Technology 3 min read

Researchers Invent Wireless Aneurysm Sensor to Monitor Healing

Image courtesy of Pixabay

Image courtesy of Pixabay

Researchers have developed a wireless aneurysm sensor that’s so small that clinicians can implant it in the blood vessel to monitor healing.

Monitoring the progress of cerebral aneurysms is challenging. Physicians have to continuously capture angiogram images using contrast materials with potentially damaging effects on the human body.

For this reason, health professionals have discouraged frequent use of the current imaging technique.

But, the engineers at Georgia Tech saw this problem and decided to provide a solution. It was a wireless, stretchable sensor that could be placed in a blood vessel to allow frequent evaluations.

What’s more, the new solution did not require the use of image dyes.

In a statement about the new tech, assistant professor in Georgia Tech’s George W. Woodruff School of Mechanical Engineering, Woon-Hong Yeo said:

“The beauty of our sensor is that it can be seamlessly integrated into existing medical stents or flow diverters that clinicians are already using to treat aneurysms. We could use it to measure incoming blood flow to the aneurysm sac to determine how well the aneurysm is healing, and to alert doctors if blood flow changes.”

In a published paper in the journal Advanced Science, the researchers explained how the new sensor works.

Creating a Wireless Aneurysm Sensor to Monitor Healing

The researchers fabricated the six-layer sensor from biocompatible polyimide, including two separate layers of a mesh pattern produced from silver nanoparticles. They also used a dielectric and soft polymer-encapsulating material in creating the tech.

The aneurysm sensor is then wrapped around a flow diverter or stent that’s about two to three millimeters in diameter, small enough to fit into the blood vessels. It also includes a coil to detect electromagnetic energy from another coil outside the body.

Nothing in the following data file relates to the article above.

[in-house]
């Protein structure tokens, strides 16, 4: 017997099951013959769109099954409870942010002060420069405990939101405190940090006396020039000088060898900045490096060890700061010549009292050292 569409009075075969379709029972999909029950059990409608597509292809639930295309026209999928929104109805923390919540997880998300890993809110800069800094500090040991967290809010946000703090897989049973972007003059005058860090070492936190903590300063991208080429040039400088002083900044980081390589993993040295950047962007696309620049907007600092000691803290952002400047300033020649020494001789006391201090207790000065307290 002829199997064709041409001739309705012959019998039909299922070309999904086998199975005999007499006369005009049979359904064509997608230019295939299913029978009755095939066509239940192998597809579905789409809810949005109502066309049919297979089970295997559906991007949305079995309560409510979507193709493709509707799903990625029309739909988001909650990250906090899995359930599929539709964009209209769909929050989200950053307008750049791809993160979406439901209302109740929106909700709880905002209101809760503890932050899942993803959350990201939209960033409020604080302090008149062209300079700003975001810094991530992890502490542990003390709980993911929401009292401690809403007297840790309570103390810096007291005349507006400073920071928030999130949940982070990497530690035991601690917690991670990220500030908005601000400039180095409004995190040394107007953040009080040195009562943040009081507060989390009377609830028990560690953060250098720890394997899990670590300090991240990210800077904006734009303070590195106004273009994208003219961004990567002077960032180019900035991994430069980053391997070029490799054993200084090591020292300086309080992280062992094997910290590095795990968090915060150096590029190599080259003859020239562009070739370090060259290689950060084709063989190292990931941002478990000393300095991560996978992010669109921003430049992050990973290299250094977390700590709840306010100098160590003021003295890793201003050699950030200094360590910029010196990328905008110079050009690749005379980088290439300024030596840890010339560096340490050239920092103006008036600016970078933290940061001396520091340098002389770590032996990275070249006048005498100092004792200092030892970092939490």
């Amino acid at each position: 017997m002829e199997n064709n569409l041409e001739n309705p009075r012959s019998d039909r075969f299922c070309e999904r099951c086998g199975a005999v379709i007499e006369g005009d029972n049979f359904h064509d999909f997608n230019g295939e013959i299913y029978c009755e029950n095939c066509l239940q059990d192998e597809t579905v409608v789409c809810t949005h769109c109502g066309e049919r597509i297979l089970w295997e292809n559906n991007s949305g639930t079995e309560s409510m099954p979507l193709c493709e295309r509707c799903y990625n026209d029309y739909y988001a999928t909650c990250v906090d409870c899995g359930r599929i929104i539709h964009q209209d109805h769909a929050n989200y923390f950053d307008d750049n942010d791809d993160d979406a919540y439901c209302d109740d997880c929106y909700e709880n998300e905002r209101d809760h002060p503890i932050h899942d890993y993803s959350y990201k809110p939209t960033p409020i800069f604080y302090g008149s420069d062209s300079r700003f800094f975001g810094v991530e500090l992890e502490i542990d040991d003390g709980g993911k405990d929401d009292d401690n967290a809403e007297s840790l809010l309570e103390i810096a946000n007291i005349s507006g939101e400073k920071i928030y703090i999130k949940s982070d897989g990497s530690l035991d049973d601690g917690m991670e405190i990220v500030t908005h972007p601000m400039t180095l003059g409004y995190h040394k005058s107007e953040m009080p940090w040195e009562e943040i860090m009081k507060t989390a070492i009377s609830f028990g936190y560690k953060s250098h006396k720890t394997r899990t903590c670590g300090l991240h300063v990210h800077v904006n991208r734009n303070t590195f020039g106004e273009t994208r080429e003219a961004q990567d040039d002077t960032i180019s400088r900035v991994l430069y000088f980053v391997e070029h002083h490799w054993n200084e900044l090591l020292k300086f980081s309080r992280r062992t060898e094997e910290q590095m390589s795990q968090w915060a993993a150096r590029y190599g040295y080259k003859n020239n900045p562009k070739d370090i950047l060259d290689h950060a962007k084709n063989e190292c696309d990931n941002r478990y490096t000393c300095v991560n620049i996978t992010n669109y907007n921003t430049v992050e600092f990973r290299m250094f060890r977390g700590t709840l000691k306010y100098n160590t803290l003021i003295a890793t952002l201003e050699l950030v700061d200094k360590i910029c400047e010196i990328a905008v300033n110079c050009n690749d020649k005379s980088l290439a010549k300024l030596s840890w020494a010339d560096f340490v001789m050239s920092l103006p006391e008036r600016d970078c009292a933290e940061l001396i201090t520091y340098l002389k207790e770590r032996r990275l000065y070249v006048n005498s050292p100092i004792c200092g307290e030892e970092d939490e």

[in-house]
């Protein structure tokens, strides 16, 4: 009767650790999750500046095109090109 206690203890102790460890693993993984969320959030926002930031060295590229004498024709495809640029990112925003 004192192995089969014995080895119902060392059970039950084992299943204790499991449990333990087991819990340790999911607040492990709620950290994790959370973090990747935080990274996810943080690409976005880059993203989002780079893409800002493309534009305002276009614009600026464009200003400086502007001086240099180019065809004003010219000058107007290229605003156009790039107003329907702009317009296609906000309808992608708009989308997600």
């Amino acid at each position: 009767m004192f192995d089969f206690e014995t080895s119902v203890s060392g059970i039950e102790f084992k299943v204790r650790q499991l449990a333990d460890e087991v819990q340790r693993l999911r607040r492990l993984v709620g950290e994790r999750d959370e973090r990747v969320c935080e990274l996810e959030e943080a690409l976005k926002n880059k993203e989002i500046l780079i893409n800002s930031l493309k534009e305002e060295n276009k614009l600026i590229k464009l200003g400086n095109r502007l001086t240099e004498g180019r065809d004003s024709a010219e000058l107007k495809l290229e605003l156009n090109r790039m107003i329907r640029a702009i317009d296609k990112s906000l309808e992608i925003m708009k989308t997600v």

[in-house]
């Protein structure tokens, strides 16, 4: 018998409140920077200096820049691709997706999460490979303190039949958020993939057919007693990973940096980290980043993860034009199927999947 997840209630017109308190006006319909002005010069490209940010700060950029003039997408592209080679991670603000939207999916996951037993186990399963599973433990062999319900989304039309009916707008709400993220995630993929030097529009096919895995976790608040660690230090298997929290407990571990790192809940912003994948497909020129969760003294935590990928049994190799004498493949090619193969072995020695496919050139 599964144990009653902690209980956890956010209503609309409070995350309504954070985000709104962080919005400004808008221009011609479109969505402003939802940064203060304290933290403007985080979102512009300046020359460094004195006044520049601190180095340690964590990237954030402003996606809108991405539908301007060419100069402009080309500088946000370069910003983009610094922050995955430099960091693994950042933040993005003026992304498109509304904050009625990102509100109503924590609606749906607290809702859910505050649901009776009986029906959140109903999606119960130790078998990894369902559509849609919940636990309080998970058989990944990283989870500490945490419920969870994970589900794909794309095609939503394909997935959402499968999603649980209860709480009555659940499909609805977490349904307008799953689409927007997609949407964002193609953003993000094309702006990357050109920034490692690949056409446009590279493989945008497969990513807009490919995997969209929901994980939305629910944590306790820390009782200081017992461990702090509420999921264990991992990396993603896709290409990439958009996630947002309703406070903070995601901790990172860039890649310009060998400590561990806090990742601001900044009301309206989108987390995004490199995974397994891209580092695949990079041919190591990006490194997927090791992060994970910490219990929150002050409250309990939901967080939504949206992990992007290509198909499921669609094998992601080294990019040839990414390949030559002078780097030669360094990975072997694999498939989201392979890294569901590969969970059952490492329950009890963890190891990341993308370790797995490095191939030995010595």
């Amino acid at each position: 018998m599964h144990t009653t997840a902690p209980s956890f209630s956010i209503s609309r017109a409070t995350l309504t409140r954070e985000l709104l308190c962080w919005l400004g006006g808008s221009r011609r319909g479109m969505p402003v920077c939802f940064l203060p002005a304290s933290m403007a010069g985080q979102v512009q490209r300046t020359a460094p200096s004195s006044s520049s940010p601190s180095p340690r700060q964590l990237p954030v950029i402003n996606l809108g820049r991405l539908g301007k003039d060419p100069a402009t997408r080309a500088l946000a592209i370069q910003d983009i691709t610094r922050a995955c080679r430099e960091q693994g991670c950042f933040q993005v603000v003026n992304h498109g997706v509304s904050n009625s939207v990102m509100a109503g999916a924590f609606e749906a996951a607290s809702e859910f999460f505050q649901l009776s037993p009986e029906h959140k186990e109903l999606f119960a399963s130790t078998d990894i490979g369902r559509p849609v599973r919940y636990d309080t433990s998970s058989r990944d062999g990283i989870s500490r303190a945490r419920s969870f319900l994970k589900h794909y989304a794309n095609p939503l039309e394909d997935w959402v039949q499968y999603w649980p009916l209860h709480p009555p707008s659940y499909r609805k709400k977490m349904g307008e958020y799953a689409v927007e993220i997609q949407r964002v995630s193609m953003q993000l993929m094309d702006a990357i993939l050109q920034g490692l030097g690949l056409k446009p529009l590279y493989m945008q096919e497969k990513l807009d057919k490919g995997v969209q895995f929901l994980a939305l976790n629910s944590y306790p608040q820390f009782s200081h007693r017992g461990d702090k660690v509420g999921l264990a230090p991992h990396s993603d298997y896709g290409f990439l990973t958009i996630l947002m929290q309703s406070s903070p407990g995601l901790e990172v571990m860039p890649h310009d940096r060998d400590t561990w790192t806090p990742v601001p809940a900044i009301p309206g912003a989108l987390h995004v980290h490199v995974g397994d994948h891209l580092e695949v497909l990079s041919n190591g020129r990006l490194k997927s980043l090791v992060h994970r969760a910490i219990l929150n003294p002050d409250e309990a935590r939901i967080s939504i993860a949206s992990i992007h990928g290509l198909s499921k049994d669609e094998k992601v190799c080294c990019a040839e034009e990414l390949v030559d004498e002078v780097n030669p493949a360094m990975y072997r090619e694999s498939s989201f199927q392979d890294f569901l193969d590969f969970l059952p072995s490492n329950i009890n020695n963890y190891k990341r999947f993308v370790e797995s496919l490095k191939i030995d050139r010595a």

The device uses inductive coupling of signals to allow wireless detection of biomimetic cerebral aneurysm hemodynamics.

Yeo noted:

“For patients who have had a procedure done, we would be able to tell if the aneurysm is occluding as it should without using any imaging tool. We will be able to accurately measure blood flow to detect changes as small as 0.05 meters per second.”

When blood flows through the implanted sensor, its capacitance changes, this, in turn, alters the signals that are passing through the sensor as they transmit to the third coil outside the body.

Under lab condition, Yeo and his colleagues implanted a sensor in a lump of meat to simulate brain tissue. Then, they measured the capacitance changes from a distance of about six centimeters.

What’s next for the technology?

According to Yeo, the next phase involves optimizing the aneurysm sensor to measure blood pressure along with flow rates in the blood vessel.

“We will be able to measure how pressure contributes to flow change,” Yeo explained. “That would allow the device to be used for other applications, such as intracranial pressure measurements.”

Read More: Researchers Develop BodyNet, A Wireless Skin-Hugging Sensor

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Sumbo Bello is a creative writer who enjoys creating data-driven content for news sites. In his spare time, he plays basketball and listens to Coldplay.

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